PSA Peugeot Citroën may have released its transformative five-year “Push to Pass” plan yesterday, but what it did not announce was that the name of the company itself would be changed. From now on, the French conglomerate will be known as the PSA Groupe, reflecting its expanded scope.
Replacing its current designation that dates back to 1991, the new name is said to symbolise the vitality of the three PSA brands (Peugeot, Citroën and the new DS) as well as the group’s other current and future businesses. The new logo was designed in-house by the Peugeot Design Lab, a global brand design studio that acts as a consultancy for other brands.
Even bigger news, mentioned in yesterday’s “Push to Pass” presentation but curiously missing from the press release, concerns the group’s plan to reenter the North American market – Citroën pulled out of the region in 1974, while Peugeot sold its last car there in 1991.
The plan is expected to take 10 years and will consist of three stages – the first phase, starting in 2017, will see PSA enter as a “mobility services” operator. Essentially, this would mean that the group will provide car-sharing services to those in the United States and Canada, although not necessarily with its own cars.
According to Autocar, PSA is currently considering a partnership with EV maker Bolloré Group, with which it builds the Bolloré Bluesummer and its twin, the Citroën E-Mehari, at a PSA plant in Rennes. A similar model is expected to lead PSA’s reintroduction into the North American market and enable the group to conduct customer research. “This is a way for us to understand the customers, the stakeholders, the regulations, to ensure we completely feel the pulse of that big market,” said PSA Groupe chairman Carlos Tavares.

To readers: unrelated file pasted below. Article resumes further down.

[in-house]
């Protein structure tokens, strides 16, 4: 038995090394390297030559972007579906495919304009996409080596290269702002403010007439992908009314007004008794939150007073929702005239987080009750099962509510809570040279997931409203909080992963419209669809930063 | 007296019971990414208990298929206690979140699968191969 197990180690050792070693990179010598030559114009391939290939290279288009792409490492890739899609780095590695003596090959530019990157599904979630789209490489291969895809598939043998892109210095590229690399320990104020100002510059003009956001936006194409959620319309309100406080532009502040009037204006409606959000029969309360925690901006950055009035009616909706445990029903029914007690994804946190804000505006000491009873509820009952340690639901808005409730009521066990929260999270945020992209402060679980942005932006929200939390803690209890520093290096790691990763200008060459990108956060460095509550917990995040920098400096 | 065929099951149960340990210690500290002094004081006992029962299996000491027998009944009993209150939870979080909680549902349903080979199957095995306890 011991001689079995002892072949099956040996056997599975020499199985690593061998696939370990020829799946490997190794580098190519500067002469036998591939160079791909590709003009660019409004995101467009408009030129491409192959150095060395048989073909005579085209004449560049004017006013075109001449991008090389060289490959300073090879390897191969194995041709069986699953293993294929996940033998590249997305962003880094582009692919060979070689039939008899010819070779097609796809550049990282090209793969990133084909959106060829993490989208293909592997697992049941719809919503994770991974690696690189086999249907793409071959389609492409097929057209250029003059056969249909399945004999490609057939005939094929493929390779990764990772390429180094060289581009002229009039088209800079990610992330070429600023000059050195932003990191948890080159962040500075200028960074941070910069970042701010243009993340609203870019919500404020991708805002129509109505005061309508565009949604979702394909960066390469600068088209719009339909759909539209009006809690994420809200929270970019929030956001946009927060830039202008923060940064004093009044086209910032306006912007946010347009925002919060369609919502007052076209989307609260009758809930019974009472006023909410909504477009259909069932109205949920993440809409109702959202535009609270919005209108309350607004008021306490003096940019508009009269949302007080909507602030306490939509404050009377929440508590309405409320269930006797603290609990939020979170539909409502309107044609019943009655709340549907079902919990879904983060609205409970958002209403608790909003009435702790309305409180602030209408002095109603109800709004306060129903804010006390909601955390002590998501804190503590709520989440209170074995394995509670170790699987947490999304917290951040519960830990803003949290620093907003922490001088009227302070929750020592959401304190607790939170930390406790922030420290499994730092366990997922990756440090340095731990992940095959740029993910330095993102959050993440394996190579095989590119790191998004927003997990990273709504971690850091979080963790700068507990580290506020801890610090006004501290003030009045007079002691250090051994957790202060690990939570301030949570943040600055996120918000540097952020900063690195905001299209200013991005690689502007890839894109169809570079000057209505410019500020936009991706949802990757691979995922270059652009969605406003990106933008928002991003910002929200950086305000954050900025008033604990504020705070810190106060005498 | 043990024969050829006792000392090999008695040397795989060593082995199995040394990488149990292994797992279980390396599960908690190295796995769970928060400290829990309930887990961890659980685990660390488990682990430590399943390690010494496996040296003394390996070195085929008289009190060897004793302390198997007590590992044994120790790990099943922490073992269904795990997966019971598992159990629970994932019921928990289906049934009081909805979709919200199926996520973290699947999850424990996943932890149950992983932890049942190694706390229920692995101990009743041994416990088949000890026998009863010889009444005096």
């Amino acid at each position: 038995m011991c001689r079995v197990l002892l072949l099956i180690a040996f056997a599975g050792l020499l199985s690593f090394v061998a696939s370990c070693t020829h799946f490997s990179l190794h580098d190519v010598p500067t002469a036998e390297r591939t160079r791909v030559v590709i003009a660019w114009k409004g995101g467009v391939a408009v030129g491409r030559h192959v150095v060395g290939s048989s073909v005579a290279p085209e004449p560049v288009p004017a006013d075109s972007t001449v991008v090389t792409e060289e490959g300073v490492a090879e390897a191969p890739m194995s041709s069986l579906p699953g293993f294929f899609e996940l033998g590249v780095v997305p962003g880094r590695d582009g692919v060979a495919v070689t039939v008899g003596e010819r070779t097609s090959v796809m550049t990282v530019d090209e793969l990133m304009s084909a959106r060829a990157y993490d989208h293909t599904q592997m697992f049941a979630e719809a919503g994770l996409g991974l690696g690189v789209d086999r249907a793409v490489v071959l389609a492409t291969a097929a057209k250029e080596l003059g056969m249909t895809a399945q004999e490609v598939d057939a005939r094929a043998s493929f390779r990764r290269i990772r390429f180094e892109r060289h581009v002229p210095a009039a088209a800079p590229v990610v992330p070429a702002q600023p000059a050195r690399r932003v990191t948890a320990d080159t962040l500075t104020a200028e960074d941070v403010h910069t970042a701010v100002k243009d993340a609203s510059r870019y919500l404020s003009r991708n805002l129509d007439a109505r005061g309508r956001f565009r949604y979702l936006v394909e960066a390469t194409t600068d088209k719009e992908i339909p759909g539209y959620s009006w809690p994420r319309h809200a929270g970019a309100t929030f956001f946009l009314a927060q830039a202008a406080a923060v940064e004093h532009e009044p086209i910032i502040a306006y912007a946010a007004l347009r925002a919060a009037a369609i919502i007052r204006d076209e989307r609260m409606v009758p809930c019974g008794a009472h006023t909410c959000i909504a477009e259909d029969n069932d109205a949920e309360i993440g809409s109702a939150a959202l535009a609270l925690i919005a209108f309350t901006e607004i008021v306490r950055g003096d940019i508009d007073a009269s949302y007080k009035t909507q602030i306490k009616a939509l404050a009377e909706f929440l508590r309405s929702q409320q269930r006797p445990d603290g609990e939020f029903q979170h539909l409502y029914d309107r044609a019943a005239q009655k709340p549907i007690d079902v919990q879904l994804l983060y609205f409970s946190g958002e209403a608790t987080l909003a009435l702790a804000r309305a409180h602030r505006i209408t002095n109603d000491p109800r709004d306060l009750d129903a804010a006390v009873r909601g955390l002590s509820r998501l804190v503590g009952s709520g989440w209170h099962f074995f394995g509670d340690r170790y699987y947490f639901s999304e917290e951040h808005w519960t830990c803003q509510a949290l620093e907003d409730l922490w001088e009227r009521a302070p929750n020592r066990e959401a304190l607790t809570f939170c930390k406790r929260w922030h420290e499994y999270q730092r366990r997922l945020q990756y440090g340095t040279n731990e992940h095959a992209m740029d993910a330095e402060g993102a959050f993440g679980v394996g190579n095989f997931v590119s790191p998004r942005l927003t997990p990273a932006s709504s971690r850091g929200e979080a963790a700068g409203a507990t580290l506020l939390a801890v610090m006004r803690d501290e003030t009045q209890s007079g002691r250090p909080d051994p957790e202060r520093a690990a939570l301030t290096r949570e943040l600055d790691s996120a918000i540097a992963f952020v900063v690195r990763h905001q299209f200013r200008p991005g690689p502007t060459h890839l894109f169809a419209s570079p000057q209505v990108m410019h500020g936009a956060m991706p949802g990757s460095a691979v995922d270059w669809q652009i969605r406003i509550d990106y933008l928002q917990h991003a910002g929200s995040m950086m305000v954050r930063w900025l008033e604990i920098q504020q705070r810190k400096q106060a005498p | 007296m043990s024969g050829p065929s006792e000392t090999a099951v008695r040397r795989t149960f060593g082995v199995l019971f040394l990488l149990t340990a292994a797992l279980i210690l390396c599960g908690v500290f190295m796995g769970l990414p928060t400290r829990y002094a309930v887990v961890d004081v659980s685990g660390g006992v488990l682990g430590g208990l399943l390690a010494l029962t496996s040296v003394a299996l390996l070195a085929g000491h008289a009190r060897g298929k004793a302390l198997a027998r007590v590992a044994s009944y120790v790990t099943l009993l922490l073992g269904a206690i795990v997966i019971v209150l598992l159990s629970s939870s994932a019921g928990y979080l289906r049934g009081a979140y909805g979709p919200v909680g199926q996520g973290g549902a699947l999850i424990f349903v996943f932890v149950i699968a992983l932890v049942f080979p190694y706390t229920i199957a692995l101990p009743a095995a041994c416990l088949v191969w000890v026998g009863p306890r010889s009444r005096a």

Should that business become successful, the next step would be for the group to introduce its own vehicles into its car-sharing services, as soon as they comply with US regulations. “Of course those fleets will remain under our control, as is normal in car-sharing activities. We will be able to ensure that our own cars are meeting the expectations of the local consumers,” said Tavares.
Finally, if all goes well for PSA, the plan will move to the third and final stage of implementation – offering its own brand’s vehicles for sale in the region, eventually with “local sourcing.” Although Tavares did not mention any long-term sales targets for North America, he did say, “We will return to North America because we believe this is a place where we can make significant profit for PSA.
“This is a very thoughtful, progressive approach with a long-term perspective. We are doing this for the future generations of the company, starting from a very simple point, which is that if you want to be profitable and sustainable, you ought to do business in the three major markets in the world.”
The group’s relaunch is expected to be spearheaded by the luxury DS brand, as it could stand out amongst the premium German carmakers that dominate the market, as the only upmarket French brand.